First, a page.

Ever wonder why people are stressed out by zombies? Unless you’re asleep how likely are you really to get bitten by a stumbling, moaning, slow walking dead person? We should all be able to survive the zombie apocalypse just by walking fast in the opposite direction and shutting a door, right? If somebody was stumbling at me I wouldn’t be waiting around to find out if they were drunk or a zombie, I’d be walking pretty fast right out of there. Sure I get that if there are a big group of them but even then maybe I could try running fast in the opposite direction and shutting a door? Just thinking you know – of course none of these are things I’m willing to test.

World War Z on the other hand leaves no room for luxurious wandering in the opposite direction away from the zombie hordes those z-bombs are on you before you’ve even had a chance to wonder if they might be drunk. These zees are mad, bad and fast. Brilliant! You know what fast zombies means don’t you? That’s right – ACTION!

Brad Pitt stars in WWZ and he is on his toes the whole time. The action begins almost straight away (which I love – I spit on your boring back story, where are the zombies?!) and pretty much everyone is dead or zombie by that night.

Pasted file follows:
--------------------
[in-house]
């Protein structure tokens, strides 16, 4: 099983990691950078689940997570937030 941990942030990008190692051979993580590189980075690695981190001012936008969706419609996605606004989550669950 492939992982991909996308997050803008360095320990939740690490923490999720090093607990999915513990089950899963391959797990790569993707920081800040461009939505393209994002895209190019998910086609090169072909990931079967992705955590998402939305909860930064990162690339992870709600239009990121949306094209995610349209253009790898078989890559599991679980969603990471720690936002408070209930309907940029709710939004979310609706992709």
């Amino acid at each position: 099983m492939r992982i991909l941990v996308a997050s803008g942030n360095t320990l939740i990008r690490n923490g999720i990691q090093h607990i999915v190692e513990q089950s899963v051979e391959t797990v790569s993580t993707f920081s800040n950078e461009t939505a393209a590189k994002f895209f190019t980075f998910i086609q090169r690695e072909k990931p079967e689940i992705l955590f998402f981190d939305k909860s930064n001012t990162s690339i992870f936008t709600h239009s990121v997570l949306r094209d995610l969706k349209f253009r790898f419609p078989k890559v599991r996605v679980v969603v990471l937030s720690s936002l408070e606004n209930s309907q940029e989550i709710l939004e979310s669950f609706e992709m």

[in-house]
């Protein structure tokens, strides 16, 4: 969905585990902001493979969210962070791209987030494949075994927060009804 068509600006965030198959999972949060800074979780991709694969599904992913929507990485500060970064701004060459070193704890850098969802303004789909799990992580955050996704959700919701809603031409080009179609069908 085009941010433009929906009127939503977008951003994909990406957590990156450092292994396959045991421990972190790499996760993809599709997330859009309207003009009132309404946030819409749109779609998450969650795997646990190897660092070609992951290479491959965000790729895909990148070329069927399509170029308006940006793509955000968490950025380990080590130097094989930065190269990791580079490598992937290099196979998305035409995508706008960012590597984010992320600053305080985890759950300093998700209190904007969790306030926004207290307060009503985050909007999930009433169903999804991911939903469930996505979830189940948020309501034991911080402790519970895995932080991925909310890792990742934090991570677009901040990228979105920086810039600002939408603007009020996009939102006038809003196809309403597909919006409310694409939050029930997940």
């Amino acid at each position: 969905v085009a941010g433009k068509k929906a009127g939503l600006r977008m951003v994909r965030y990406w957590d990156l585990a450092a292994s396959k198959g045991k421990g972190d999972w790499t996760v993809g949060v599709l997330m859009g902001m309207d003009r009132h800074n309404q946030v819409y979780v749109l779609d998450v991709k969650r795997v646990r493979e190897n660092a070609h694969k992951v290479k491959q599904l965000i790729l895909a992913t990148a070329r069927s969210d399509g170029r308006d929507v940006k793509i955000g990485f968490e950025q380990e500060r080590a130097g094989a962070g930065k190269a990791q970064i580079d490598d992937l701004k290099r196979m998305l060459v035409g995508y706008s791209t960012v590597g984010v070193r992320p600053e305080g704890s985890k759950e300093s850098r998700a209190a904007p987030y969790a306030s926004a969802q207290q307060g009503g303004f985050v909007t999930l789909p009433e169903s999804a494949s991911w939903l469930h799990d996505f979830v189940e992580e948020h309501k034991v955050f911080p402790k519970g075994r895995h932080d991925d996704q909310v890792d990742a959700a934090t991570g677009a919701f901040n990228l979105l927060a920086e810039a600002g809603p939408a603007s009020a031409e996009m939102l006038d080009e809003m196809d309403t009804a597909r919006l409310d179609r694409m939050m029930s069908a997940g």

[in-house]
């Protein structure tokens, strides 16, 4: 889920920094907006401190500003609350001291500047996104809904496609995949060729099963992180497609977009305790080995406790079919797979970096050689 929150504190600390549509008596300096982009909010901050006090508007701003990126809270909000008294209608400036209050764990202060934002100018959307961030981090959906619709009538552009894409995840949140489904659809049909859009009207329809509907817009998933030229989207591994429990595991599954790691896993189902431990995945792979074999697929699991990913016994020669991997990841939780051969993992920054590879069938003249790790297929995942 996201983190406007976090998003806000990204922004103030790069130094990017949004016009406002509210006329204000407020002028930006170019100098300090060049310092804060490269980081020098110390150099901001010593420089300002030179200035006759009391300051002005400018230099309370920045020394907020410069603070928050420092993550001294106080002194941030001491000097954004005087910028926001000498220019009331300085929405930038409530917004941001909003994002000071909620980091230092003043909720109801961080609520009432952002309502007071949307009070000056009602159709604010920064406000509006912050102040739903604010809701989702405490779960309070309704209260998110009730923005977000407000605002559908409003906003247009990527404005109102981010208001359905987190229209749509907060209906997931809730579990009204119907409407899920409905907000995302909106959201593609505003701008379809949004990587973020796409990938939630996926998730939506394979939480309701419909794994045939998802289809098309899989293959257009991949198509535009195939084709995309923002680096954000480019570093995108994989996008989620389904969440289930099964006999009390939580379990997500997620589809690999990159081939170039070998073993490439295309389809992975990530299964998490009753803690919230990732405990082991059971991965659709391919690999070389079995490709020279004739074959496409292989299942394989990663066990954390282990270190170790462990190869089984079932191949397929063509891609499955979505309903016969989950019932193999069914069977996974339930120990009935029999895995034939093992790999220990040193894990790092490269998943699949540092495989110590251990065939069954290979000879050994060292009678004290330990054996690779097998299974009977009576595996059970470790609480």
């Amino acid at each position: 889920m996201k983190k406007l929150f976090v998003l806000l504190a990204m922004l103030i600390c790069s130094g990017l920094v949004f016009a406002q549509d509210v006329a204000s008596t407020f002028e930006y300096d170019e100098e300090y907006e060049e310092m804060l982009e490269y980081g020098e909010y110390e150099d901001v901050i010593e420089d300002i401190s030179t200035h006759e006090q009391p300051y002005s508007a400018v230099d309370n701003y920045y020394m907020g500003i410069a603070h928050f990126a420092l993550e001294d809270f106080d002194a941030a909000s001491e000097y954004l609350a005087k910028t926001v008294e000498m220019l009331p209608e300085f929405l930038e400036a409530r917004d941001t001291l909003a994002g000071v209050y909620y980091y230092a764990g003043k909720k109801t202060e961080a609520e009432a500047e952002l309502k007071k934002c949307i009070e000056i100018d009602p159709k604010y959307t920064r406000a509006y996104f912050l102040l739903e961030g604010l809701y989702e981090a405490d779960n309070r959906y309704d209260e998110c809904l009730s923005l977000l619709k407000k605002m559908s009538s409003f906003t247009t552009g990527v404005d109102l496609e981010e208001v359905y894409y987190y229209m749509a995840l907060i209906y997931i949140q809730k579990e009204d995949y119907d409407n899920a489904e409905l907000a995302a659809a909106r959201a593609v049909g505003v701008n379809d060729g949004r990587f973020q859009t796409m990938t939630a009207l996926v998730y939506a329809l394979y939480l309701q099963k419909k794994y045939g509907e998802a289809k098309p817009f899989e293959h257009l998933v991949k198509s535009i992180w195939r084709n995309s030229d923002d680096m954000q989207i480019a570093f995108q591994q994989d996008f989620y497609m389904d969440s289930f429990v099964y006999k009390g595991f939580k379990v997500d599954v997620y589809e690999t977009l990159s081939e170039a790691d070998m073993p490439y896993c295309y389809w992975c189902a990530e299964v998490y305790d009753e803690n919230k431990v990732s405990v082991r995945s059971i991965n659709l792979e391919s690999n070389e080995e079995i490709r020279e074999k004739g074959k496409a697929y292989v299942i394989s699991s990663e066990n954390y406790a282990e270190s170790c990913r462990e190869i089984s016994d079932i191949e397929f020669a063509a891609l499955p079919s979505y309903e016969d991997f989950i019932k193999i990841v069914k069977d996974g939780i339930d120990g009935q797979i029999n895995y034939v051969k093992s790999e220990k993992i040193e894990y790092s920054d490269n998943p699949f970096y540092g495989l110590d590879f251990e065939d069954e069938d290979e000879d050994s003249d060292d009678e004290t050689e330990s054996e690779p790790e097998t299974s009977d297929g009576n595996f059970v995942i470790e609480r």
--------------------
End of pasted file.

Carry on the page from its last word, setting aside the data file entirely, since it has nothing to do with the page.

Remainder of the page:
Brad Pitt is a stay at home dad who just happens to be ex-military (or something – whatever – zombies! action! I don’t care). Of course he is the only one who can save the day (Brad action!) and really just be the touch of death to everyone around him (death action?).

I actually liked that there was some explanation of the zombie outbreak (part way through the film not at the beginning – I spit on that) and that the virus was mutating so surprises (and, no doubt, a sequel) are pretty inevitable.

”OMG – the horrible zombie virus mutated!!! We must make another movie!!”

I once read on a science blog (no action) that the only way a zombie apocalypse could occur within the realms of reality was if a super virus attacked the areas of peoples brains that controlled rage (no control all rage action! – which I realise is basically 28 Days Later) and the hunger controlling part of the brain at the same time (hunger action!). So maybe a super fast spreading zee virus is a possibility (yeah, action virus!). Maybe the WWZ zombies are actually more realistic than your general back from the dead kind. I’m going to stop with the science there because I just can’t science no more.

The whole movie is fast paced and non-stop except for the really stressful bit. It gets kinda slow there…

I liked the hint dropping along the way too. They were extremely obvious hints so I didn’t miss them (action is distracting okay). This movie sure ain’t subtle in its hint dropping. There may have actually been some slo-mo there just to be sure everyone saw the hint. If only it had been in slo-mo for Brad it wouldn’t have taken him so long to get it. Admittedly there was a lot of zee action happening to him.